Ken Boiarsky is an AV® (highest) rated attorney specializing in Federal tax matters, with an emphasis on audit, controversy, and litigation aspects. For nearly 15 years he served as a twice-decorated Outstanding Trial Attorney with the Tax Division of the US Department of Justice in DC, where he dealt with IRS matters at just about every level and developed an intimate knowledge of the internal thinking. Thereafter he became a partner in a Houston law firm, followed by the formation of his own firm, representing a broad range of individual, partnership, trust, and corporate clients, including his recent retentions as an expert tax consultant for 7 years by the international accounting firm, KPMG, and as lead trial counsel representing over 100 former partners of another international accounting firm, Ernst & Young, in tax litigation spanning 9 years. Ken has handled 300+ matters before the IRS involving collection, audit, and controversy, and has litigated 50+ cases with an aggregate amount in issue exceeding $200 million.
Ken is a proud father of 3 with 4 grandchildren. His wife Ava, a former journalist, is a serial entrepreneur and venture capitalist.
Ken holds an LL.M. in Tax from New York University, and a J. D. and B.Sc. in Accounting (and a member of Beta Alpha Psi, the accounting honorary) from Ohio State University, is a member of the Texas, Ohio, and DC bars, and the bars of the US Supreme Court, US Courts of Appeal for the Fifth, Seventh, Eighth, Ninth, Eleventh, and Federal Circuits, US Court of Federal Claims, US Tax Court, and US District Courts for the Southern and Western Districts of Texas. Besides his legal education, he also holds a B.A. in music (pipe organ) from George Washington University, which he earned while in DC at DOJ.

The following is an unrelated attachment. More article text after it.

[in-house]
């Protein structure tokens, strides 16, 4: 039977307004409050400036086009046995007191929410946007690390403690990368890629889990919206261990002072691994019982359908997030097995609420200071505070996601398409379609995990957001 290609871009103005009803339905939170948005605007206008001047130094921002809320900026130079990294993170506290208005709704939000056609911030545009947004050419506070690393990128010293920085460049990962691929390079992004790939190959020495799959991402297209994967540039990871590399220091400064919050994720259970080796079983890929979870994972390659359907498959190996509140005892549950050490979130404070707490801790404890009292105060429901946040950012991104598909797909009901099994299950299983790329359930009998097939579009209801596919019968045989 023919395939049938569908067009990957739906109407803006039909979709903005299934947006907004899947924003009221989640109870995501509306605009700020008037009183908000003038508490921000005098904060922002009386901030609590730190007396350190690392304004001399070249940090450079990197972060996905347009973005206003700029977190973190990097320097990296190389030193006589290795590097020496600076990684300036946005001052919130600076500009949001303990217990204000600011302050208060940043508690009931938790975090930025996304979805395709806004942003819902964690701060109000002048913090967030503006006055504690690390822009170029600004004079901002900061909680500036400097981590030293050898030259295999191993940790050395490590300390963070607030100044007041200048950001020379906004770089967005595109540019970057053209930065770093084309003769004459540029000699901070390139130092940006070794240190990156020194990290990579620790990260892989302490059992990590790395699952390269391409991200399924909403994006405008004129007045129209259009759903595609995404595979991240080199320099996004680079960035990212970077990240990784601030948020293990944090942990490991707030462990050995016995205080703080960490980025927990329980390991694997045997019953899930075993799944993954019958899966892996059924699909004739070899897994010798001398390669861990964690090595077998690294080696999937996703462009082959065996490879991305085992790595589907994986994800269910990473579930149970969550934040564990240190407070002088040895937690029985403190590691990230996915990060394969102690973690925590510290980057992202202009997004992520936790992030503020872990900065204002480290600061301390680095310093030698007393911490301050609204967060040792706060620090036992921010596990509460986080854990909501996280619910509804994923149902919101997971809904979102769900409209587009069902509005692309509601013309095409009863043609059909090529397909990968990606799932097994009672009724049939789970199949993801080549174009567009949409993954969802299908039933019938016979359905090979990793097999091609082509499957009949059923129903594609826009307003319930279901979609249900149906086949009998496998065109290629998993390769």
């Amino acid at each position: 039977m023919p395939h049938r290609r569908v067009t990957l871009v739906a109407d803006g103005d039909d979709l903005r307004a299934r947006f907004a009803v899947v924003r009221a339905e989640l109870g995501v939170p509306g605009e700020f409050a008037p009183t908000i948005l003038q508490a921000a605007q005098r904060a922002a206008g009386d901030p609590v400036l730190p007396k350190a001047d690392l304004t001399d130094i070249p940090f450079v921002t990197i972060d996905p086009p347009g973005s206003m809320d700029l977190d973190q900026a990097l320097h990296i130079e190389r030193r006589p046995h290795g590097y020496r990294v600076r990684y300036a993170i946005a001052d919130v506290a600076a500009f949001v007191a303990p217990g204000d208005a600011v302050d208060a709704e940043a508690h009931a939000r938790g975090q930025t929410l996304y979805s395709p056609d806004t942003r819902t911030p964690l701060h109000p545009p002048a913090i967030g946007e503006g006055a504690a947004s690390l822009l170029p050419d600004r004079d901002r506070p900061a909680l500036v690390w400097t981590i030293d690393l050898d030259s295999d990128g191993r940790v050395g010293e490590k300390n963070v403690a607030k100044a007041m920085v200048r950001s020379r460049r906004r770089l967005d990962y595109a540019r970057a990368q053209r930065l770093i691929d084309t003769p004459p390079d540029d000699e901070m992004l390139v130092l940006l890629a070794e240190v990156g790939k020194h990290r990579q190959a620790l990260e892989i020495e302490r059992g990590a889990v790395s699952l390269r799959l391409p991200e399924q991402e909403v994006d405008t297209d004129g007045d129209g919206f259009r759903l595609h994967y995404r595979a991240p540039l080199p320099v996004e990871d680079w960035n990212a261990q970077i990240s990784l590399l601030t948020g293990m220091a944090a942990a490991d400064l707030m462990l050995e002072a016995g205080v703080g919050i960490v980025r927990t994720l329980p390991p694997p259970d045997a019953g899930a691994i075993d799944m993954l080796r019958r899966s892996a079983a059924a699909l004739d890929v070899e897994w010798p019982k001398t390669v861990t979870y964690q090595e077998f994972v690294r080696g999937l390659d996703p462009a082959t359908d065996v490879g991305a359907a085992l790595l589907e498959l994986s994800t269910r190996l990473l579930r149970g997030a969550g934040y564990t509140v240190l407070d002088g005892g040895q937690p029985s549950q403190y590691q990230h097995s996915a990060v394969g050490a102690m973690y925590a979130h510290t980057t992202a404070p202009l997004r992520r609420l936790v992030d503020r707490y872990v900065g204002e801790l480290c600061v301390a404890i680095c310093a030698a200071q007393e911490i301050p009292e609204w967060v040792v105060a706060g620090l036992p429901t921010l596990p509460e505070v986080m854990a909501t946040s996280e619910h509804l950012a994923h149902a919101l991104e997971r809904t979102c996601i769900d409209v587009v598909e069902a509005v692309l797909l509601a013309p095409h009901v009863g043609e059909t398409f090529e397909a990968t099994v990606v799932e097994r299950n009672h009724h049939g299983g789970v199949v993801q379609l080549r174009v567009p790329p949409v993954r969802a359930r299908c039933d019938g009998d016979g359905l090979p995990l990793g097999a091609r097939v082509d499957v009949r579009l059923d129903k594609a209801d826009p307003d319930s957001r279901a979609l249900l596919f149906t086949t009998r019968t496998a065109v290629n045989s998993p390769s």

Ken has a particular interest in the planning and litigating aspects of IRC §280E, which for good reason occupy a central position in cannabusiness consideration. Because of the potentially draconian impact of this provision, he has devoted special attention to the relevant structuring and substantive business planning considerations that will maximize the client position and minimize negative impact.
A few exemplary cases:
- Cancino v. US, 451 F. 2d 1028 (Fed. Cir. 1971), involving the Marijuana Tax Act.
- Gillum v. Comm'r, 100 T.C.M. 562 (2010), 676 F.3d 633 (8th Cir. 2012), involving a Collection Due Process matter.
- Hartman v. U.S., 99 Fed. Cl. 168 (2011), 694 F.3d 96 (Fed.Cir., 2012), involving a "constructive receipt" issue